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We Have the Most Conservative Supreme Court in Decades. Why Do Americans Think It's Liberal?

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In recent years, the United States Supreme Court has turned corporate treasuries into campaign slush funds for CEOs, demolished campaign finance laws, aided and abetted pay discrimination, made it much harder for consumers and workers to file class action lawsuits against corporations that have cheated them, and kindly delivered the White House to one lucky Republican from Texas.

Study after study has found that the Supreme Court under Chief Justice John Roberts and his predecessor William Rehnquist has swerved hard to the right, systematically favoring corporate interests over workers, consumers and voters -- to a shocking extent.

So why does a plurality of Americans still think that the Supreme Court leans to the left?

A new poll from Public Policy Polling finds that 36 percent of Americans believe the Supreme Court is "too liberal," compared with just 30 percent who find it "too conservative" and 29 percent who think it's ideologically "about right." The poll highlights a problem that has long plagued progressives who care about the courts: while the Supreme Court and lower federal courts continue to drive to the right, many Americans, strangely, have come to believe that the courts tilt to the left.

This misperception of the federal judiciary, and especially the Supreme Court, is no fluke. It is the residue of more than a half-century of propaganda by the right labeling the Supreme Court a bastion of runaway liberal judicial activists who supersede the will of the people to impose their own views on innocent Americans. This campaign began with "massive resistance" to landmark civil rights and civil liberties decisions of the Warren Court, most notably Brown v. Board of Education (1954), which desegregated the schools and prompted an "impeach Earl Warren" movement; Engel v. Vitale (1962), which struck down compulsory prayer in the schools and was blamed for the moral downfall of America; and Miranda v. Arizona (1966), which gave people basic rights in encounters with the police and was decried as "pro-criminal." The campaign against the Court intensified with the response to Roe v. Wade (1973), which recognized the reproductive rights of women as a matter of constitutional privacy but has been depicted ever since by the right as the epitome of illegitimate judicial activism.

The movement to turn the clock back on civil rights and civil liberties in the courts has continued for decades and been bolstered by the Chamber of Commerce and big business, which want to see the federal judiciary enshrine new constitutional rights for corporations while dismantling public regulation.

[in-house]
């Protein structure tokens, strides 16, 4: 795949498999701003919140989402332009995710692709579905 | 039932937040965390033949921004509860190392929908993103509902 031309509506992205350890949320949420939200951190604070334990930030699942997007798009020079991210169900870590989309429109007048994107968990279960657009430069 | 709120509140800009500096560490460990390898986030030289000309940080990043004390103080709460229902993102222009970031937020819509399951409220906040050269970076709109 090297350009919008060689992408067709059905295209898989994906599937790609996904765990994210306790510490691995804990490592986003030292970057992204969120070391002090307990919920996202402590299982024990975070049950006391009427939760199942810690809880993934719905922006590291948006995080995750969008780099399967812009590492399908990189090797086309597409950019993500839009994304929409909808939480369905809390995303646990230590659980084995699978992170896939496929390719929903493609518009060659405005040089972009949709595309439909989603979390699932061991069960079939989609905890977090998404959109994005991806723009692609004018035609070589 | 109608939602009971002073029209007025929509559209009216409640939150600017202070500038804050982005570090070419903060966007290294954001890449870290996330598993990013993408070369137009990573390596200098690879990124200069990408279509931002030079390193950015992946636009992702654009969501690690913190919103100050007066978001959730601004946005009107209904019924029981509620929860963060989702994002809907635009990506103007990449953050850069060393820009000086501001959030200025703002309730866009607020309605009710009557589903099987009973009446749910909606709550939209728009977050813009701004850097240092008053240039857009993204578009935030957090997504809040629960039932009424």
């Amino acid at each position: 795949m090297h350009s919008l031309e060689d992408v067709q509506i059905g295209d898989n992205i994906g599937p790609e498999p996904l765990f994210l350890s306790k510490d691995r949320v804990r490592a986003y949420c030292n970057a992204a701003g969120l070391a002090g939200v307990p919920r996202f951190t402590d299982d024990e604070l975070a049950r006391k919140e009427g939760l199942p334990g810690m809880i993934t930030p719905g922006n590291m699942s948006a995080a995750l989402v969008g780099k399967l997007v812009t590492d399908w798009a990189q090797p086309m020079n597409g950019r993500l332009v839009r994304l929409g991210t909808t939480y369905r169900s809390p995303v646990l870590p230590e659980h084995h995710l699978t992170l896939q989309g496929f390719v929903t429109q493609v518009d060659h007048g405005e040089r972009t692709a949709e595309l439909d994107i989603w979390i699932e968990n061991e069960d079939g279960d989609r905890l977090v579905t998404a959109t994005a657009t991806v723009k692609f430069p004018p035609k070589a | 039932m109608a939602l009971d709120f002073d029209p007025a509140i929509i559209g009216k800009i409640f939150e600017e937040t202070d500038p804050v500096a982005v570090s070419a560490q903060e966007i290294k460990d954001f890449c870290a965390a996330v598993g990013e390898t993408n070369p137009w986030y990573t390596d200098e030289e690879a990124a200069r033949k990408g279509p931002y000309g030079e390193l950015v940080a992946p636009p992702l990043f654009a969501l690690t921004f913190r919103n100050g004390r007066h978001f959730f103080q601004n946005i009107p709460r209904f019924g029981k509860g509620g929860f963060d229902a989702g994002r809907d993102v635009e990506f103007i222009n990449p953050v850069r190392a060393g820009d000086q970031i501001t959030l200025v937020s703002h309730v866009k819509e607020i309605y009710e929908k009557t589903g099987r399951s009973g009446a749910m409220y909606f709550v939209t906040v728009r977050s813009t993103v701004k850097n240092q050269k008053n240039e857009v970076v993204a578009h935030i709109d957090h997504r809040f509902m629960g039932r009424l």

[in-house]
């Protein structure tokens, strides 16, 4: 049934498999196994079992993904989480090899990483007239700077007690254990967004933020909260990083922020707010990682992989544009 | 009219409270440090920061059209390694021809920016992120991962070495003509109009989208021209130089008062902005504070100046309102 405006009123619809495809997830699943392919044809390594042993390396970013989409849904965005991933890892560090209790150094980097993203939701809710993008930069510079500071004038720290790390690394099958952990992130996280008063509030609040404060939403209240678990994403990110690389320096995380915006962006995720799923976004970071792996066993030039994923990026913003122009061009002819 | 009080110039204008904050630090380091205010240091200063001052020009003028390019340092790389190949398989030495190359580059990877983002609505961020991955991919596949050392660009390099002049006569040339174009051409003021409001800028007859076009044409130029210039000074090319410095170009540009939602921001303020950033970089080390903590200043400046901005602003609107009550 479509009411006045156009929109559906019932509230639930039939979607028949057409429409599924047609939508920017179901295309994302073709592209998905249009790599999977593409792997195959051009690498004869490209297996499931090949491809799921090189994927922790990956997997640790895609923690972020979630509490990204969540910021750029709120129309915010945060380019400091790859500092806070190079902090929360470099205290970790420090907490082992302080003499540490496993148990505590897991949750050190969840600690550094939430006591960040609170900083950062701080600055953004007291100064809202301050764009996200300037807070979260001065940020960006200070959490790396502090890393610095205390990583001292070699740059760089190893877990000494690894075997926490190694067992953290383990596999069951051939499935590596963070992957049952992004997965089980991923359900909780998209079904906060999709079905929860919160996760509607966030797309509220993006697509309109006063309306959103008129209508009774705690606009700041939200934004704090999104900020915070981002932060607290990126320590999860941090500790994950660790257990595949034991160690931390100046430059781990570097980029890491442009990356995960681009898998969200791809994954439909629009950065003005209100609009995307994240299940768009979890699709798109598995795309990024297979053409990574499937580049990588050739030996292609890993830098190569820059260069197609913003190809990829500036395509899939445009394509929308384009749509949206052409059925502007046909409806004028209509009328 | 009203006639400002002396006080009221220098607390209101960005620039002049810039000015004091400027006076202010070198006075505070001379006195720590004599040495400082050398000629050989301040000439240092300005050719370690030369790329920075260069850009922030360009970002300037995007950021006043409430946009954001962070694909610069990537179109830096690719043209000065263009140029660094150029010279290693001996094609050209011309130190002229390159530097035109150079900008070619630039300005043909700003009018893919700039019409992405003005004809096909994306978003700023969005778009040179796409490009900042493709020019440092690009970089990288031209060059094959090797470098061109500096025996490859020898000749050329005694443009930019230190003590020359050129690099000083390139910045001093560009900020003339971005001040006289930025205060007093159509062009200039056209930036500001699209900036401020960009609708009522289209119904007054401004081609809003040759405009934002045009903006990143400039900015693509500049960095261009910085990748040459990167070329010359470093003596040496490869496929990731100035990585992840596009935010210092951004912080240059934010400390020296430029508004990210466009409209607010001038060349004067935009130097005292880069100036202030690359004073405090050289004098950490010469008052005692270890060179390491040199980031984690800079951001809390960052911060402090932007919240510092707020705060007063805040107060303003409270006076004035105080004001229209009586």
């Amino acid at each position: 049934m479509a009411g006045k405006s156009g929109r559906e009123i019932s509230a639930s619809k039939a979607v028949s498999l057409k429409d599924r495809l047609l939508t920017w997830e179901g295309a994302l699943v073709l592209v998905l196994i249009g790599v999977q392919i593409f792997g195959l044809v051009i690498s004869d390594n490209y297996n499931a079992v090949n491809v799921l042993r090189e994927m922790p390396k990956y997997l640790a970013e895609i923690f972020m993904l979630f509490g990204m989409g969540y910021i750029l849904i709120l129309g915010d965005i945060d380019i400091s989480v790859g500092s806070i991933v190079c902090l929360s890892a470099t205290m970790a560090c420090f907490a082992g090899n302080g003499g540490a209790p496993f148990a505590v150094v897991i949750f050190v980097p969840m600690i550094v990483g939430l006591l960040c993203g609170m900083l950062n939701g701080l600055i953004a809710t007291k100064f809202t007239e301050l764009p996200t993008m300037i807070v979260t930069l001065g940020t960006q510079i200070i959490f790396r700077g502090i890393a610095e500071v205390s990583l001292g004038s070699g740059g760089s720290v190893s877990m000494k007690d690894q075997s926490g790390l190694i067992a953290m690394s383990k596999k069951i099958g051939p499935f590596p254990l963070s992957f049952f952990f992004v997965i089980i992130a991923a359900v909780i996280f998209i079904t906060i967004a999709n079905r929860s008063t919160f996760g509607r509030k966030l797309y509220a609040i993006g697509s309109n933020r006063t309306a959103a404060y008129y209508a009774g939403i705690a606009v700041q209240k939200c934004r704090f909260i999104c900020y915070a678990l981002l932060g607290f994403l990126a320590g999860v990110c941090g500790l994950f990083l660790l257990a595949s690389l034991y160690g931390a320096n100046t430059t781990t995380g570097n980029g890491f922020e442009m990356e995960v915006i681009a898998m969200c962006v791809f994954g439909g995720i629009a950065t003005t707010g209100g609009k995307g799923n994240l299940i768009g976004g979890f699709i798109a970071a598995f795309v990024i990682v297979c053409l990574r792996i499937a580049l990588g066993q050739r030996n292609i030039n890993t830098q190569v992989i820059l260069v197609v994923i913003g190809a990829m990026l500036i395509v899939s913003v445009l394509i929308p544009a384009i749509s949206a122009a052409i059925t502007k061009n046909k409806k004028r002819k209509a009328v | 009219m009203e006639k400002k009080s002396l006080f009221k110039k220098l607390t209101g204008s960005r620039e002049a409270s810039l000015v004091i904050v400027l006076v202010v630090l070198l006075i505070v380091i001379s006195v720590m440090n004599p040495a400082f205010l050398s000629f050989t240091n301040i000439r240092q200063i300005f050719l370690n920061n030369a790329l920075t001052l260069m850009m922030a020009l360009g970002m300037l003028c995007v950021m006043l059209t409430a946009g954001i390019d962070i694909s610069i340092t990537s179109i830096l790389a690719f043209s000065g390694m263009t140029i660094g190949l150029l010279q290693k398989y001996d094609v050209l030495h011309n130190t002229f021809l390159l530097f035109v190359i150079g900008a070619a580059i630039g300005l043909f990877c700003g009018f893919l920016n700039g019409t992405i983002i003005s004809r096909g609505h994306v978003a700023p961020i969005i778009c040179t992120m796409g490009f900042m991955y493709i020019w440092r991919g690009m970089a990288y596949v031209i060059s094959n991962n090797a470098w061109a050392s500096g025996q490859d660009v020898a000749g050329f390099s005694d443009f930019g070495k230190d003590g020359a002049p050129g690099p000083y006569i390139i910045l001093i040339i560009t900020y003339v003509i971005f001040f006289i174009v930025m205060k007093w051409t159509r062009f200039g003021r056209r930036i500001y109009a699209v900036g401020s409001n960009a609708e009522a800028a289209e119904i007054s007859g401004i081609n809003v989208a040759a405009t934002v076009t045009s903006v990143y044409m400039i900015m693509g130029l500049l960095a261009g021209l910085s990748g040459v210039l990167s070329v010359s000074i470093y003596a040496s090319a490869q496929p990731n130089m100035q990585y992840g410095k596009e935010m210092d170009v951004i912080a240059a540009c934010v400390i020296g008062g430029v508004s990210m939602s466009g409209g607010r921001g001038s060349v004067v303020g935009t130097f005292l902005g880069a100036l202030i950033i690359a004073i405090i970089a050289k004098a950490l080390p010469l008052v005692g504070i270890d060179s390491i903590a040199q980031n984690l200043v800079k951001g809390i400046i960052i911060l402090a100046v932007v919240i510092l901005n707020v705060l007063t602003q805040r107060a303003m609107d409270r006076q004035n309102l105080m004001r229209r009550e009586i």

In recent decades, right-wing leaders have worked in popular culture to attack the courts as a liberal peril while successfully organizing to dominate and control legal institutions to create courts that no longer look out for the rights of all Americans. They have set up law schools and legal societies to promote corporate and right-wing commitments, have promoted the appointment of reactionary judges and Justices, blocked the appointment of even moderate jurists, and defined a legal agenda that subordinates individual rights to government power and public regulation to corporate power. Right-wing success in remaking the judiciary in the image of the Republican Party has not led conservatives to curb their bitter attack on "liberal judicial activism," a fantasy that is several decades out of date but indispensable to this smoke-and-mirrors operation.

Without mass education by progressives to reclaim the public narrative about the courts, popular illusions about the nature of our right-wing judiciary will persist. A perfect example of public confusion is the reaction to the Supreme Court's narrow decision to uphold the Affordable Care Act. Chief Justice Roberts' decisive vote to uphold the law was hailed on the left and seen as a stunning betrayal on the right. But what got little attention was how conservative the logic of the decision to uphold the ACA really was. While the final outcome was good news for progressives, Roberts' opinion laid the groundwork for severely restricting the ability of the federal government to solve national problems under the Commerce Clause -- harkening back to the gilded-age Lochner Era, when the Supreme Court routinely struck down regulatory protections for ordinary Americans.

The left needs to wake up. PPP found that less than half of Democrats recognized the conservative leaning of the Supreme Court. As the Supreme Court's blockbuster decisions on marriage equality, voting rights and affirmative action come down this spring we may have some reasons to celebrate and others to mourn. But we will doubtless be reminded again that Supreme Court decisions often have much less to do with evolving legal theory than with which president appointed the Justices. Conservatives know this and liberals need to wake up to it as well.

Four decades into conservative control of the Supreme Court (through the Burger, Rehnquist and Roberts Courts), and well into President Obama's second term, conservatives still promote the absurd story that the Supreme Court and judiciary are "liberal." We must do everything we can to correct the record and dispel the lingering false impressions left by decades of strategic disinformation.

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